How did Warner Bros. screw over the people who made the Veronica Mars movie happen? One word: Ultraviolet.
I was one of those people who giddily donated to the Veronica Mars Kickstarter on its first day, and despite the issues I've had with the campaign (from the decidedly minor, like the increasingly self-satisfied backer updates, to the decidedly less minor, like Warner Bros.' precedent-setting manner of exploiting crowdfunding to gauge fans' interest and save themselves millions of dollars), I'm still looking forward to seeing the movie in a theater this weekend.
Why am I paying it to see it in a theater instead of watching it for free at home, since one of my Kickstarter rewards was a digital version of the film? Oh, right: Because it turns out one of my rewards wasn't a digital version of the film that anyone could actually use. Instead of giving backers a downloadable file, or a code to download the film via iTunes or Amazon, or an easy streaming option, Veronica Mars was released to the people who made it happen using Ultraviolet, a studio-backed streaming system that's a huge pain in the ass and never, ever works.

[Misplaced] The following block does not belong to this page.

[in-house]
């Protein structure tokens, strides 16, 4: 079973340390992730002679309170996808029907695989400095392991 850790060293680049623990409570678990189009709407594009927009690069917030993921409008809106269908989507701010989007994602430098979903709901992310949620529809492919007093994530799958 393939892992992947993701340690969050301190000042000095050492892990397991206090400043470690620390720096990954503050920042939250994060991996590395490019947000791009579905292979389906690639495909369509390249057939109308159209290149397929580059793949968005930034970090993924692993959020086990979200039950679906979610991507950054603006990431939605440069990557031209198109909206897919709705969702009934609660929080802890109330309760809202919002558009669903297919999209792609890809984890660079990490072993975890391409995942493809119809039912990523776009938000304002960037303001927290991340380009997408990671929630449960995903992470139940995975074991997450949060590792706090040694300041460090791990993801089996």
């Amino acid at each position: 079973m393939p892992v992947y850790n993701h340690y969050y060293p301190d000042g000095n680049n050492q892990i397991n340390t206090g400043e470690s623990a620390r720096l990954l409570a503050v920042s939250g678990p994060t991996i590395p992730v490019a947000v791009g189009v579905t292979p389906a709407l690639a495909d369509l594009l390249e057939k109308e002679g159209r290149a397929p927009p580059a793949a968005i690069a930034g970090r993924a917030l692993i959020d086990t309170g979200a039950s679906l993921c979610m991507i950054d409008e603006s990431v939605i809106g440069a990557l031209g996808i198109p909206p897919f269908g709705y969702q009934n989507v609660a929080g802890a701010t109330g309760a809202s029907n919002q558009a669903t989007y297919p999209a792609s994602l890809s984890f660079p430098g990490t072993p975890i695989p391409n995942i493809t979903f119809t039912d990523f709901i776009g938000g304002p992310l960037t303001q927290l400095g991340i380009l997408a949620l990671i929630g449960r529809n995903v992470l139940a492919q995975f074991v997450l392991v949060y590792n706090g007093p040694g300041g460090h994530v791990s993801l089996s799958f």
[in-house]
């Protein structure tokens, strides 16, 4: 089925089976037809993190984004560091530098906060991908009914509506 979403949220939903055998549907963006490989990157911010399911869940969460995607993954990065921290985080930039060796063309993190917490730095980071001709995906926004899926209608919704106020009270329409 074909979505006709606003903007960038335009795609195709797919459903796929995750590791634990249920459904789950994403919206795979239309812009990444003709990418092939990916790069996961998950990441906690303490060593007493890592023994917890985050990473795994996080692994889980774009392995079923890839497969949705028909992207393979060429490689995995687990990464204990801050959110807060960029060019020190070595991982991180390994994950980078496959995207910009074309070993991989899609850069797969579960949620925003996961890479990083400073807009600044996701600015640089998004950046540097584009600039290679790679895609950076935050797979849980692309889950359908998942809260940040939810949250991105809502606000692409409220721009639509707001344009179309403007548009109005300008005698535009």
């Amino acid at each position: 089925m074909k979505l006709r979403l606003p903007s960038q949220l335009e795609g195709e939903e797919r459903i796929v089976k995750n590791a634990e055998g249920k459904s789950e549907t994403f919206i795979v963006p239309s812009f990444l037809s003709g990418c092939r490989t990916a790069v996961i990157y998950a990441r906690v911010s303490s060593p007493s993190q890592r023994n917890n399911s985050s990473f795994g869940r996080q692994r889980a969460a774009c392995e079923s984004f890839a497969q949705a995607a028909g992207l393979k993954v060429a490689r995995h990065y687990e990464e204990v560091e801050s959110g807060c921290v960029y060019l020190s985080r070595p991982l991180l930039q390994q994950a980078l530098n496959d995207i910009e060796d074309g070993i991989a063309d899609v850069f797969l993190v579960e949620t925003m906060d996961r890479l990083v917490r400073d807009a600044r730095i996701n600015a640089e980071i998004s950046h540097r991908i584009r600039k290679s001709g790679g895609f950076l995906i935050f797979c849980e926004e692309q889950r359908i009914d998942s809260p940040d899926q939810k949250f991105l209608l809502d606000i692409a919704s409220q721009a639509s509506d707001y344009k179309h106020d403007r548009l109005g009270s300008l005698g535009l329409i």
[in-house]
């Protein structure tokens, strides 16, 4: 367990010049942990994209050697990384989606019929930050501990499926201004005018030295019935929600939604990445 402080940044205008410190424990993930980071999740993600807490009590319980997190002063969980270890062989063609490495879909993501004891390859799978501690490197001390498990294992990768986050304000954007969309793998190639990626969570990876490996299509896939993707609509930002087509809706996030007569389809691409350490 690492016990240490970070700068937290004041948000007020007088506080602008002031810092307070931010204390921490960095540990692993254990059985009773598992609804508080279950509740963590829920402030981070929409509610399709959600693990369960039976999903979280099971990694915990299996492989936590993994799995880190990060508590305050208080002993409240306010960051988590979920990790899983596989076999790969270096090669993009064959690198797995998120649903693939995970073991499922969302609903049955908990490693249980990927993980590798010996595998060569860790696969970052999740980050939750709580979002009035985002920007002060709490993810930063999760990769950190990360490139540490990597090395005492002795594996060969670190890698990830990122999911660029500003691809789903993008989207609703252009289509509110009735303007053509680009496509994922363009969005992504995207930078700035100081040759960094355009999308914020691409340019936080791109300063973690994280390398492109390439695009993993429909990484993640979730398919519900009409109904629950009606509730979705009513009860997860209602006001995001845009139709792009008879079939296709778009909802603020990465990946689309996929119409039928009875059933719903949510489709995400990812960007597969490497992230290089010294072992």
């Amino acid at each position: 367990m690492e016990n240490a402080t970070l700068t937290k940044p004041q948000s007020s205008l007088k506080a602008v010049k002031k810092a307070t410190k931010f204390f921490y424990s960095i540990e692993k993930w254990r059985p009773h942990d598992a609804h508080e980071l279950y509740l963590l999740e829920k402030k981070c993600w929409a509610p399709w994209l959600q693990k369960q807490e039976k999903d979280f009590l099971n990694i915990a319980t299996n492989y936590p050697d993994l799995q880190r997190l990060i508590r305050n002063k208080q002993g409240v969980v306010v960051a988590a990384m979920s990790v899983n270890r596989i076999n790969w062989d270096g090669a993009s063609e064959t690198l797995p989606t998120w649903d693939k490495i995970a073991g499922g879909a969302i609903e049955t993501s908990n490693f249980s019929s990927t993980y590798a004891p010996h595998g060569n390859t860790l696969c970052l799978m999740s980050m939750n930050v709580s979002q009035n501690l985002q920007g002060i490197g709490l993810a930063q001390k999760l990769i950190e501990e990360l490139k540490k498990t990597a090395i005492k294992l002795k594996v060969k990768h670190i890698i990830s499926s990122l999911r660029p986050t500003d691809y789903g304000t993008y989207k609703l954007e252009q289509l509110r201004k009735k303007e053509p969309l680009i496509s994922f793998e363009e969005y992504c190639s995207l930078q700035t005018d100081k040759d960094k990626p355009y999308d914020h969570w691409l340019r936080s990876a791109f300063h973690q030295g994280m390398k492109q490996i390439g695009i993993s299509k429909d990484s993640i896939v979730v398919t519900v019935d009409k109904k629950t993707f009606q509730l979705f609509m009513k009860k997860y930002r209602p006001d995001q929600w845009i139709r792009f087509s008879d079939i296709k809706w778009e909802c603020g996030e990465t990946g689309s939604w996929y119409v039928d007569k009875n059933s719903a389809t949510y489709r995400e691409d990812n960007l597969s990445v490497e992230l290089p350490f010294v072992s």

Never heard of Ultraviolet? That's because nobody fucking uses it, because it fucking sucks. But studios are terrified of piracy, so they make constrictive things like Ultraviolet; not coincidentally, Ultraviolet is so constrictive that anyone with half a brain realizes, roughly five seconds into trying to use the thing, that it's both easier and faster to either (A) buy whatever they're trying to watch on iTunes or Amazon, or, more likely, (B) pirate whatever it is they're trying to watch.
Case in point: You can already watch a pirated version of Veronica Mars, as noted by Jason Bailey on Flavorwire. Bailey's piece—"Veronica Mars Digital Download Is a Clusterfuck for Kickstarter Backers"—is a must-read for anyone interested in how major studios are trying (and failing) to deal with the sort of digital accessibility that people who are comfortable with the internet—e.g., Kickstarter backers—have become accustomed to.
Or, as Bailey points out, maybe giving backers the film via Ultraviolet was part of a plan to make even more money off the fans:
When the time comes, we’ll probably end up punting the Ultraviolet option and just buying the damn thing on iTunes. And not to sound all conspiracy theory-minded, but I can’t help but wonder if that’s a not-unattractive side effect to Ultraviolet being so goddamn terrible; it allows the studios to make giving something away as difficult as possible, and some people aren’t going to go to the trouble. (Via.)
If that is the case, well... hey, it worked on me! I'll be seeing Veronica Mars—paying to see Veronica Mars, a movie which, technically, I already paid for—at the Living Room Theaters tomorrow night. On the upside, at least it's supposed to be good.